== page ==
Posted on March 28, 2007

Sex for Higher Grades Condoned

Katharine Houreld, AP, March 28, 2007

When Nigeria’s education minister faced an audience of 1,000 schoolchildren, she expected to hear complaints of crowded classrooms and lack of equipment. Instead, girl after girl spoke up about being pressured for sex by teachers in exchange for better grades. One girl was just 11 years old.


For years, sexual harassment has been rampant in Nigeria’s universities, but until recently very little was done about it. From Associated Press interviews with officials and 12 female college students, a pattern emerges of women being held back and denied passing grades for rebuffing teachers’ advances, and of being advised by other teachers to give in quietly.

The problem has spread into schools, says Ezekwesili, and there are signs the government is finally ready to intervene. Now that harassment even features in a song by a popular Nigerian musician, Eedris Abdulkareem, it is almost impossible to ignore.

“Mr. Lecturer, come get it on with me,” croons a young girl in the song. “I’m gonna rub your back and your potbelly, make you pass my paper.” With a deep chuckle, Abdulkareem replies, “Come into my office.”

Most victims are college students such as Chioma, a slim, quiet 22-year-old with a B average, who repeatedly failed political science after refusing her teacher’s explicit demands for sex. She said he was a pastor and old enough to be her grandfather.


“Some lecturers see young girls as fringe benefits,” she said, wearing a black T-shirt that says “this is what a feminist looks like.” “We’ve had cases where the girls have complained and the heads of their department have called them and said, ‘Give him what he wants.’”


In a recent survey carried out by a graduate student and funded by WARSHE, 80 percent of over 300 women questioned at four universities said sexual harassment was their no. 1 concern.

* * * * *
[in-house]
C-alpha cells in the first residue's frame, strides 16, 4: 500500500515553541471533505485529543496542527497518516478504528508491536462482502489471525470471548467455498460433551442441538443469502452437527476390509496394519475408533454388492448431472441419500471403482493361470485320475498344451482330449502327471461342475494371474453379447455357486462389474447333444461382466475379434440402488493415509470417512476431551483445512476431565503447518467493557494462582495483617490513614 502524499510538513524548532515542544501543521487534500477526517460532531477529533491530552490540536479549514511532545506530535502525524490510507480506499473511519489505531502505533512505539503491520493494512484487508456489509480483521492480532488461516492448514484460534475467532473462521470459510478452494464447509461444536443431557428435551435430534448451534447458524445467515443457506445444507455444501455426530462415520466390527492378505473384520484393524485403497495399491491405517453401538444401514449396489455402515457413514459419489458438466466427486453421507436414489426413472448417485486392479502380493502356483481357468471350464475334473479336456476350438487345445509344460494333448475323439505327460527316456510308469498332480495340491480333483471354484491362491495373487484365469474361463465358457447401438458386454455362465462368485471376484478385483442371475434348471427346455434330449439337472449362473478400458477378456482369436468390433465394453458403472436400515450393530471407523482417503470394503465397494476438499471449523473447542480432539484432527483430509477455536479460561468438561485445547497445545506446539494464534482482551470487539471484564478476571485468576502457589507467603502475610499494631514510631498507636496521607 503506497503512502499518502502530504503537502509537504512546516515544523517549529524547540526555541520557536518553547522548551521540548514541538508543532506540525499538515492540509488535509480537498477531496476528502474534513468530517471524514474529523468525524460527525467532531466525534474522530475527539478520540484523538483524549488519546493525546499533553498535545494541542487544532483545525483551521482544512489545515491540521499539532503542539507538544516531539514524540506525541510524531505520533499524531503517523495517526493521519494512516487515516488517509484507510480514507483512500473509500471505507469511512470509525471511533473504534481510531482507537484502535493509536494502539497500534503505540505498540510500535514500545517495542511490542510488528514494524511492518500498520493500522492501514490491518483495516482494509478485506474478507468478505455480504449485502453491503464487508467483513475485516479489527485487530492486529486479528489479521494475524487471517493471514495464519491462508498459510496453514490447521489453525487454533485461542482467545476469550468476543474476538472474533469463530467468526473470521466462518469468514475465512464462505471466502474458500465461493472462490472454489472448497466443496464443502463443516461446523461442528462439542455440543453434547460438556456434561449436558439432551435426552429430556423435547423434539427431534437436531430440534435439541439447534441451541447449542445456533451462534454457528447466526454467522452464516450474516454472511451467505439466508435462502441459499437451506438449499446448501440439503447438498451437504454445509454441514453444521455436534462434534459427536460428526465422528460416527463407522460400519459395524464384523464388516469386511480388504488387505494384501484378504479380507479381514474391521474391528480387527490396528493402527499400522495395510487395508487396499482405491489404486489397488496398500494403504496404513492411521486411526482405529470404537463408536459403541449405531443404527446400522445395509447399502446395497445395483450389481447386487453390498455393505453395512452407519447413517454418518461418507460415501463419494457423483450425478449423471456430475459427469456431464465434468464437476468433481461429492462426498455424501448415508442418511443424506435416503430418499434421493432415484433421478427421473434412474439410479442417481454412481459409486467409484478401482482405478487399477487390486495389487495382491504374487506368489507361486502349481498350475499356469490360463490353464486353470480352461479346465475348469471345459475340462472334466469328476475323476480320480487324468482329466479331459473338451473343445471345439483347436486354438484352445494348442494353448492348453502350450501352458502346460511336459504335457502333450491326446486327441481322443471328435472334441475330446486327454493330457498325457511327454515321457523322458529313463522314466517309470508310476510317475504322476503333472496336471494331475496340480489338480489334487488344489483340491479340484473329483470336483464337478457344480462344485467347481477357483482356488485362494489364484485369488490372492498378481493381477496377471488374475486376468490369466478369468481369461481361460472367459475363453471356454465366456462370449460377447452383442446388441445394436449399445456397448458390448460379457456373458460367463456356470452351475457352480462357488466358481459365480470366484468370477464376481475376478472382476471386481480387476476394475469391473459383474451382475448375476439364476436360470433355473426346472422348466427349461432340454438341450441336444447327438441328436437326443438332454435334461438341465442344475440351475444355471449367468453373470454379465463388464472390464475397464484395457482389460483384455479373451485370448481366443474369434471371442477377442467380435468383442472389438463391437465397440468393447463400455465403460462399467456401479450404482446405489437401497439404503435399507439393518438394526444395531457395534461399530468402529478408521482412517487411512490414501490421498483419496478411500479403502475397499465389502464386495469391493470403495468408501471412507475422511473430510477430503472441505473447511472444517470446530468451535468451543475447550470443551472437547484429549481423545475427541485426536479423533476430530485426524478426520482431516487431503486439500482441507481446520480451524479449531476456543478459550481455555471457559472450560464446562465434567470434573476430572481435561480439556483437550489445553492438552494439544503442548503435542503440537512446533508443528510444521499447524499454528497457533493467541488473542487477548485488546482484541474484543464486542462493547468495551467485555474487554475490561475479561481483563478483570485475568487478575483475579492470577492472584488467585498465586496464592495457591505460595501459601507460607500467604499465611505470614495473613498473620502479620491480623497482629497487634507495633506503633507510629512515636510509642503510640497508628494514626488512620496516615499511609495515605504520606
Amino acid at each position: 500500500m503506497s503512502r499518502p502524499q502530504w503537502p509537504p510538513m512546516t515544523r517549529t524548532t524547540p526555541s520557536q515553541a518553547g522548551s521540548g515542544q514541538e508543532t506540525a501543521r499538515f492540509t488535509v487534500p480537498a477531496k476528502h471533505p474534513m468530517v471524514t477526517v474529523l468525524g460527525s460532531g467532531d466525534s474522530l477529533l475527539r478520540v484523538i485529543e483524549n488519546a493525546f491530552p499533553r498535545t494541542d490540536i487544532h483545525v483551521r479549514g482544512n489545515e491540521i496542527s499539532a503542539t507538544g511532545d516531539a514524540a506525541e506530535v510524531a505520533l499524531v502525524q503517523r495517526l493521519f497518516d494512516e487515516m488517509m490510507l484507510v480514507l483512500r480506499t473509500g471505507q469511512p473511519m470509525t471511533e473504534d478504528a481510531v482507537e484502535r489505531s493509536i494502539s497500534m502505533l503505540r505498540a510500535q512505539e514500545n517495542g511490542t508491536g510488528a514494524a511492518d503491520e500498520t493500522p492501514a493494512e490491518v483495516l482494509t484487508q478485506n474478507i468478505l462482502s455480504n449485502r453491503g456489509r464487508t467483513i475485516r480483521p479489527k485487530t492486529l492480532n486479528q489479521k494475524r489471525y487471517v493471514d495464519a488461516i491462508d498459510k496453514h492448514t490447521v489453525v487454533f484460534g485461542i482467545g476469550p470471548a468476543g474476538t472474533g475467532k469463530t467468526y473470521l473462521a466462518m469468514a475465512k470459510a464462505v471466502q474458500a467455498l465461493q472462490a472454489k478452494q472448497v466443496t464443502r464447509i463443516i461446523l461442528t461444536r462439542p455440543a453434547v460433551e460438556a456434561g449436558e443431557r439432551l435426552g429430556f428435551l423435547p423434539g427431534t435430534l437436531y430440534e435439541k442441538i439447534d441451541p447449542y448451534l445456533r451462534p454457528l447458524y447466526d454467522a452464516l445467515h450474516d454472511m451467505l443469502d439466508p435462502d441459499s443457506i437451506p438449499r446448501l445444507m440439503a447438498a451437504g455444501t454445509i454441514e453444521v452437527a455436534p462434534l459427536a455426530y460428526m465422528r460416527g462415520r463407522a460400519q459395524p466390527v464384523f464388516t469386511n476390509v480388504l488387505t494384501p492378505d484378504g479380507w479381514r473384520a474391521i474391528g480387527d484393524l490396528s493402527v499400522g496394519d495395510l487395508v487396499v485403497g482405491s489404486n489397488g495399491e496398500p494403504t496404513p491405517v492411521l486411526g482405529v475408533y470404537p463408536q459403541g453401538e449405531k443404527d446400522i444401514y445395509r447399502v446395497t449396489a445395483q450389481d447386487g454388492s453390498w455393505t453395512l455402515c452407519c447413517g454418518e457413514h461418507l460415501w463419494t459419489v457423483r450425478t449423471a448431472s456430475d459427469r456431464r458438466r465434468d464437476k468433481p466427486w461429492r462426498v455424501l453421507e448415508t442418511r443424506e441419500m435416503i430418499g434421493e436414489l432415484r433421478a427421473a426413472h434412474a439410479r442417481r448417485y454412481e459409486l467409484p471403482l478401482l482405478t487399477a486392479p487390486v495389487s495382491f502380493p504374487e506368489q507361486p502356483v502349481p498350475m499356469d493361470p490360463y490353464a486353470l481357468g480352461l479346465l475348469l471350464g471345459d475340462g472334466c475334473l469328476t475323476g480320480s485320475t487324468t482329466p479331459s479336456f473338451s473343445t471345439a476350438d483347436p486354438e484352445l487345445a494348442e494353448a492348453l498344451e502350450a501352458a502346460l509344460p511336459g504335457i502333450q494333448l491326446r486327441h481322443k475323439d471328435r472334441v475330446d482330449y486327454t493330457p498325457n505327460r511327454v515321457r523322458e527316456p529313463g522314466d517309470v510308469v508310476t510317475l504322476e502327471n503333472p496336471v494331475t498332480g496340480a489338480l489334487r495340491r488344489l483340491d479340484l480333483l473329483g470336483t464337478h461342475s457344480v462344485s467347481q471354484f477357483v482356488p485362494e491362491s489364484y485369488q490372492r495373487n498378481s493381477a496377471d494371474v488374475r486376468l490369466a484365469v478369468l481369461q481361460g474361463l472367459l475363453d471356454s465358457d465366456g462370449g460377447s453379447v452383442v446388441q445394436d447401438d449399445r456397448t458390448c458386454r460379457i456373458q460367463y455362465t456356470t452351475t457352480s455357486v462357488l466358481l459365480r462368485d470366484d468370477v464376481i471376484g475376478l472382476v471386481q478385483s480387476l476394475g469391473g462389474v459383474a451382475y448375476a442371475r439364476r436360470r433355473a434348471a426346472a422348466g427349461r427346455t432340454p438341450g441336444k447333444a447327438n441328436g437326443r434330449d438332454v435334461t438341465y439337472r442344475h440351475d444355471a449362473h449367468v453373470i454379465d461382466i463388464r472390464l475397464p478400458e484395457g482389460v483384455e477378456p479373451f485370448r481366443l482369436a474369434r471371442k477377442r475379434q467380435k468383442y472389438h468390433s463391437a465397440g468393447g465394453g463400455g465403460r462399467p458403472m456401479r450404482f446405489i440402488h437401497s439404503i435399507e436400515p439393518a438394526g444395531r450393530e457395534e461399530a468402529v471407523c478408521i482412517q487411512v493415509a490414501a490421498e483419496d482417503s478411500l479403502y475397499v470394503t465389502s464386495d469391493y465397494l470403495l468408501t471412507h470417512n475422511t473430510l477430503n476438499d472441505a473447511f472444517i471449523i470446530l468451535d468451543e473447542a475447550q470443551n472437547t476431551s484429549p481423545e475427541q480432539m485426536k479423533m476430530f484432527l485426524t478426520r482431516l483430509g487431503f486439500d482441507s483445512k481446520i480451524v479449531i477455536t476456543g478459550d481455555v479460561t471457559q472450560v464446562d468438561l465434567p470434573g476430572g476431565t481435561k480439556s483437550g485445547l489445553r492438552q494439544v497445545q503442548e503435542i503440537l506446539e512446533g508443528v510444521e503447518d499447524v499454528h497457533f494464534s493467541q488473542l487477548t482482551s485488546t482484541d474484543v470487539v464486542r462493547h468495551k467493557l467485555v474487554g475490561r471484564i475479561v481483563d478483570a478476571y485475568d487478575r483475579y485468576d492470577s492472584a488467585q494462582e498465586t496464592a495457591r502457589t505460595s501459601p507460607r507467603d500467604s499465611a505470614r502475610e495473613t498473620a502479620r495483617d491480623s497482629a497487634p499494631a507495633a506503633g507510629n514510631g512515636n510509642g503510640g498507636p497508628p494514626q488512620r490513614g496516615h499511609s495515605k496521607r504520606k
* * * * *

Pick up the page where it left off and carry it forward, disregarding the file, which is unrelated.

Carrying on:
But with a strong African tradition of respecting one’s elders, families or teachers, harassed students can rarely expect support, even when repeated complaints are made against one individual.

Bola, a 27-year-old political science graduate with a C average, said she was repeatedly harassed by a teacher who had assaulted several other students.

“He was troubling me to go and see him at odd hours, very late, but I didn’t go,” she said, gold earring glinting under her long hair. After she refused, she said, she had to retake the class twice, along with four other female students who spurned the professor’s advances.

“Even my parents didn’t want to help with the problem,” she said. “I wish we could get someone with courage to face that man.”

Harassment is commonplace in schools and colleges in many African countries, says Miriam Jato, a senior adviser to UNFPA, the U.N. agency that deals with gender issues. She says dodging teachers’ advances consumes a girl’s school years.

“In some rural areas, parents withdraw girls from schools when they reach a certain age because they are afraid they will have to have relations with teachers.”